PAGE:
• The adverse events (AEs) possibly related to afatinib before surgery are presented in Table 1.
  • Only the following AEs were reported (there were no grade 4 AEs related to afatinib):
    • Grade 1/2 AEs if they occurred in at least two patients; and
    • All grade 3 AEs.
  • No comorbidities associated with surgery were considered related to afatinib.

Figure 1. Response rates in afatinib and no-treatment arms

Figure 1. Response rates in afatinib and no-treatment arms

Table 1. Adverse events possibly related to afatinib before surgery (n = 25)

Table 1. Adverse events possibly related to afatinib before surgery (n = 25)

Key conclusions

  • The two-week afatinib therapy induced a high rate of FDG-PET and RECIST response in newly diagnosed patients with SCCHN.
  • Afatinib can be safely administered before surgery in a majority of patients.
  • Complex multinational window of opportunity studies are feasible.
  • Adherence to protocol procedures is challenging and is crucial for future multinational window studies.
  • Translation research to evaluate predictive biomarkers is in progress.

Reference: 1. Machiels JPH, Menis J, Lia M, et al. Activity of afatinib administered in a window pre-operative study in squamous cell carcinoma of the head and neck (SCCHN): EORTC-90111. J Clin Oncol (ASCO Annual Meeting) 2016;34(Suppl):abstr 6049.

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Canadian Perspectives

Carolyn Owen, MD
Dr. Carolyn Owen completed postgraduate training in internal medicine and hematology at the University of Ottawa and the University of British Columbia, respectively, followed by a research fellowship in molecular genetics at Barts and the London School of Medicine and Dentistry in London, UK. Her research focused on familial myelodysplasia and acute myeloid leukemia. She is currently an Assistant Professor at the Foothills Medical Centre & Tom Baker Cancer Centre, and her clinical interests are low-grade lymphoma and chronic lymphocytic leukemia. She is also the local principal investigator in Calgary for several clinical trials in these areas.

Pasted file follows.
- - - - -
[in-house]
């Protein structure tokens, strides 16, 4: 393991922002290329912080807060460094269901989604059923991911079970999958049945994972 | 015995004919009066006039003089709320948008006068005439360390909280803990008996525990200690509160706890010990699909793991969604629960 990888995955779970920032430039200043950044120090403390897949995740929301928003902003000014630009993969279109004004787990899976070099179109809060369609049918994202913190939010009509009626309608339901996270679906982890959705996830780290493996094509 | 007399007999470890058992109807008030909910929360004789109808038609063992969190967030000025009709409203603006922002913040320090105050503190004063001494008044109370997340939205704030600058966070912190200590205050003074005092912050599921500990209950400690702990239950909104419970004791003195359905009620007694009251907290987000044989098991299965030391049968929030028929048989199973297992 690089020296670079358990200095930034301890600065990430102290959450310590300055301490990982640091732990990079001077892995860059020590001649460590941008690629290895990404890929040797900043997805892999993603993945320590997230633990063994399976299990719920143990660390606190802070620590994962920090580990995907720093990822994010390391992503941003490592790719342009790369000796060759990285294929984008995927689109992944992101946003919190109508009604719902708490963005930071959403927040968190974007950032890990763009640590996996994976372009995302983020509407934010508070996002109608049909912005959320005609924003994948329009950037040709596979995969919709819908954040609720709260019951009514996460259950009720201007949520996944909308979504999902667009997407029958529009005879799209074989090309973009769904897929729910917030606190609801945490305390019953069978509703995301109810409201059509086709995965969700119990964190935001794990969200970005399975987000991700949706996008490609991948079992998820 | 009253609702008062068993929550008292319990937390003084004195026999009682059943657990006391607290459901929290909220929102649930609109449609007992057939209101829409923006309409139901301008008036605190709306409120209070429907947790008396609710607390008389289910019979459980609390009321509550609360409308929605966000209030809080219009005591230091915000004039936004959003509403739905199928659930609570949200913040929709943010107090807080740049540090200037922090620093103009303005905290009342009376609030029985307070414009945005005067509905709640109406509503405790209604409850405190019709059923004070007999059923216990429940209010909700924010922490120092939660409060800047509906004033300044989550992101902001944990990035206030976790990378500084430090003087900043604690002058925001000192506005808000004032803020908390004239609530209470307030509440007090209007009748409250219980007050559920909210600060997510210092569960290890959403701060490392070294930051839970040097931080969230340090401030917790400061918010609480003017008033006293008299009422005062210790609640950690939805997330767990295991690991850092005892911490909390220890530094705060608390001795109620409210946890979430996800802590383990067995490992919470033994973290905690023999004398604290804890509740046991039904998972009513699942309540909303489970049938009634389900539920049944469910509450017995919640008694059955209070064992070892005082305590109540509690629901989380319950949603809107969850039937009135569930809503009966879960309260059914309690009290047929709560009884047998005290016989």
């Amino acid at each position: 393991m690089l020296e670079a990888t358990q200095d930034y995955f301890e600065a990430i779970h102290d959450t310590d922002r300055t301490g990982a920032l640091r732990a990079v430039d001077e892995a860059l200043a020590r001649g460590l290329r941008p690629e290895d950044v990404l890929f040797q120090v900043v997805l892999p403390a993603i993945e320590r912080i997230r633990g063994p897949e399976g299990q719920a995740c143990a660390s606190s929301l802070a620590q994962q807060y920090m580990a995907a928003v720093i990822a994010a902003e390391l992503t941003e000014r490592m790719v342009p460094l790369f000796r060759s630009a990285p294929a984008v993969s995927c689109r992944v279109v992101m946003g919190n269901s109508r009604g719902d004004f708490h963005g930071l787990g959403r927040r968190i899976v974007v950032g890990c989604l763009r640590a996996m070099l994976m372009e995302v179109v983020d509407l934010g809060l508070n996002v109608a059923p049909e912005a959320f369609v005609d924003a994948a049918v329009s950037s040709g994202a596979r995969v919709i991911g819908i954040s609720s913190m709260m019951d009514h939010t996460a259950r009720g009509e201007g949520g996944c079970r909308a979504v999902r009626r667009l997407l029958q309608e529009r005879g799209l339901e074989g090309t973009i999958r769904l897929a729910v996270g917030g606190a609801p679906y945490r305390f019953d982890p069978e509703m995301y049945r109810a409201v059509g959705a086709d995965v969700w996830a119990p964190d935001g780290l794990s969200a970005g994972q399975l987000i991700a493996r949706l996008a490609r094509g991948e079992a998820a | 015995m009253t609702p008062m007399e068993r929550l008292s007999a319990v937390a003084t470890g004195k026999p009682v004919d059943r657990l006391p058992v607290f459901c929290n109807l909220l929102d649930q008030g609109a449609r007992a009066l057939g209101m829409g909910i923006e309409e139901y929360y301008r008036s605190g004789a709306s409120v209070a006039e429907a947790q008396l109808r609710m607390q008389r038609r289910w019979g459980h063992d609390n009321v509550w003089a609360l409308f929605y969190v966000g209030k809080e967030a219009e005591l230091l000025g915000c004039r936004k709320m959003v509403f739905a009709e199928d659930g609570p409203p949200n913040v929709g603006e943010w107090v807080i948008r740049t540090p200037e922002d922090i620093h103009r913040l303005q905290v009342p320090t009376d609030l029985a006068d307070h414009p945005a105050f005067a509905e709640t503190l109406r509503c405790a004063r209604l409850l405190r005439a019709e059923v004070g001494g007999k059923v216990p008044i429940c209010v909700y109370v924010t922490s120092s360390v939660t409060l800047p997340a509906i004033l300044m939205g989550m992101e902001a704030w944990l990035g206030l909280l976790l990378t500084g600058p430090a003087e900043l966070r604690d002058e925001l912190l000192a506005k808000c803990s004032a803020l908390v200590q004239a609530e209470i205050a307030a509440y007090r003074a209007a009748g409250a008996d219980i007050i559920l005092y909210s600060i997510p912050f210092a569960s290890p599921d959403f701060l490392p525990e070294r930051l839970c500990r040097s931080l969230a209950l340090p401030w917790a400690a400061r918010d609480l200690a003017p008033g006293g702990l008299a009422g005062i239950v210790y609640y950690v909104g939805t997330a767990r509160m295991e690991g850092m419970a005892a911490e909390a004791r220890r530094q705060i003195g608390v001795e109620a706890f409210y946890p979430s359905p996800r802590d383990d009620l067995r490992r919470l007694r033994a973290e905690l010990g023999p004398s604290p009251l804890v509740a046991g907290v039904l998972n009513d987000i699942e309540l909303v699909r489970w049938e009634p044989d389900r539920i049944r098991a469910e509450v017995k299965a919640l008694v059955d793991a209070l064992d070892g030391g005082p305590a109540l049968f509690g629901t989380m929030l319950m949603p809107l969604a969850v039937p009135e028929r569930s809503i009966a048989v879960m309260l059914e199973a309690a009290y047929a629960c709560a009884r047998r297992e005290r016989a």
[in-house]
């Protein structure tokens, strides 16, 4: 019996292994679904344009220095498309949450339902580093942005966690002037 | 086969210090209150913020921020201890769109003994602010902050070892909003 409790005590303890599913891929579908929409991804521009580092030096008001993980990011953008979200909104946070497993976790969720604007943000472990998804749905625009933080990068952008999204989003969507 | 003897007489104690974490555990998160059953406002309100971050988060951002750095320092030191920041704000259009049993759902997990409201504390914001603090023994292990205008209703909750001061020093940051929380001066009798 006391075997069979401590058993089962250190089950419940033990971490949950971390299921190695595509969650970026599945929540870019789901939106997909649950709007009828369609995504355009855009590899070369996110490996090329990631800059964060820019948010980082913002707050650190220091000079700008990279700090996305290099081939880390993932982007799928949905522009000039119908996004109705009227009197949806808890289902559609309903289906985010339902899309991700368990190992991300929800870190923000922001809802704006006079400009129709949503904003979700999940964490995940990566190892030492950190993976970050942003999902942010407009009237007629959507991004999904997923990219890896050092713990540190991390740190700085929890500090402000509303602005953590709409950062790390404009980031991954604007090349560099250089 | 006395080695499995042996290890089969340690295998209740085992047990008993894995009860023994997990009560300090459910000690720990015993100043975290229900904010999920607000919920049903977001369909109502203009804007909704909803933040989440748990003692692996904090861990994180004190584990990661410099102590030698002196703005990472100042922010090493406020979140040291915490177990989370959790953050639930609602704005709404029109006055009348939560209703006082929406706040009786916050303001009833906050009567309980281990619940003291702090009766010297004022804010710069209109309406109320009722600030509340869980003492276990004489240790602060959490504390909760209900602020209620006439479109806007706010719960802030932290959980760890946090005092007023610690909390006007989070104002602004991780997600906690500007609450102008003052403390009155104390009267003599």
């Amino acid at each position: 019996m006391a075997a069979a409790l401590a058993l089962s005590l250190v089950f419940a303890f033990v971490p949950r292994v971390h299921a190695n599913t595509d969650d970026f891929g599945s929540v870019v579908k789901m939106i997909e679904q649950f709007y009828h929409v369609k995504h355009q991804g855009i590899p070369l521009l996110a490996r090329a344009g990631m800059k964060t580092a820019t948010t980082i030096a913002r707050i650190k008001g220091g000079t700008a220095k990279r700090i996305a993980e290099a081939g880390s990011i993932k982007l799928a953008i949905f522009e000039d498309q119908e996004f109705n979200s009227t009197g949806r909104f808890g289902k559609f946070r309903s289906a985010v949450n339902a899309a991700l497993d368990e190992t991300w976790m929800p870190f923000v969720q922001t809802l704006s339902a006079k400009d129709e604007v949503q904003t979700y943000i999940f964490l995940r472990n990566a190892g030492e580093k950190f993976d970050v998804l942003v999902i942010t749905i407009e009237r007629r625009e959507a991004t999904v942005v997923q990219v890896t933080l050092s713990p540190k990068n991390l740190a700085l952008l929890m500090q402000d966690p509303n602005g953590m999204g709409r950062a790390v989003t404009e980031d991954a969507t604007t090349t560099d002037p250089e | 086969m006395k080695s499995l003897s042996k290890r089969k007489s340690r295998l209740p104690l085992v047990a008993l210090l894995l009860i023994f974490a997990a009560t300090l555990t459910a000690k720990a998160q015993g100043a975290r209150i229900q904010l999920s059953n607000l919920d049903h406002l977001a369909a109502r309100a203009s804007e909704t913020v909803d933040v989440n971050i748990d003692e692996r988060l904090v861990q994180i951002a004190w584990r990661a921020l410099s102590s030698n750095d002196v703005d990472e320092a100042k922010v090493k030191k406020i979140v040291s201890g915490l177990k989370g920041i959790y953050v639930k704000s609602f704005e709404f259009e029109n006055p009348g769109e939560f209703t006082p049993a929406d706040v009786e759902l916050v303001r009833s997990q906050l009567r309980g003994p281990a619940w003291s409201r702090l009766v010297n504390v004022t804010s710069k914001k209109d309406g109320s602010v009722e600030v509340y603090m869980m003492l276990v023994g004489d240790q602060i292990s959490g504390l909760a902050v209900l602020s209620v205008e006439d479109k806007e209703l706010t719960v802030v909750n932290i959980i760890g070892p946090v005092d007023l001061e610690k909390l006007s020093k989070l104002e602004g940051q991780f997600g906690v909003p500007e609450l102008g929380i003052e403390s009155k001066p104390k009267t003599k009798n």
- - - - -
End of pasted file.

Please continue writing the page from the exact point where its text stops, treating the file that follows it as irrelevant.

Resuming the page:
Graeme Fraser, MD, MSc, FRCPC
Dr. Graeme Fraser graduated from the University of Western Ontario (UWO) and completed post-graduate training in Internal Medicine and Hematology at UWO and McMaster University, respectively. His training in malignant hematology was supported by a National Cancer Institute of Canada–Terry Fox Foundation Clinical Research Fellowship. Dr. Fraser is a hematologist at the Juravinski Cancer Centre/Hamilton Health Sciences in Hamilton, Ontario, and he is an Associate Professor in the Department of Oncology. His research interests include the care of adolescent and young adult cancer patients, clinical trials in chronic lymphocytic leukemia, lymphoma, and myeloma, and practice guideline development as a member of the Cancer Care Ontario Program in Evidence-Based Care.

Laurie H. Sehn, MD, MPH
Dr. Laurie H. Sehn is a Clinical Assistant Professor at the BC Cancer Agency and the University of British Columbia in Vancouver. She has been a medical oncologist and clinical investigator with the Lymphoma Tumour Group since 1998. Dr. Sehn has served on the Board of Directors of Lymphoma Canada (LC) since 2002 and is now Director of Research Fellowships for LC. Her research interests include the lymphoid cancers with particular focus on the biology and treatment of large-cell
lymphoma, the application of new imaging techniques such as PET scanning to lymphoma management, and innovative new approaches to treatment.

Investigator Commentaries

Alessandra Tedeschi, MD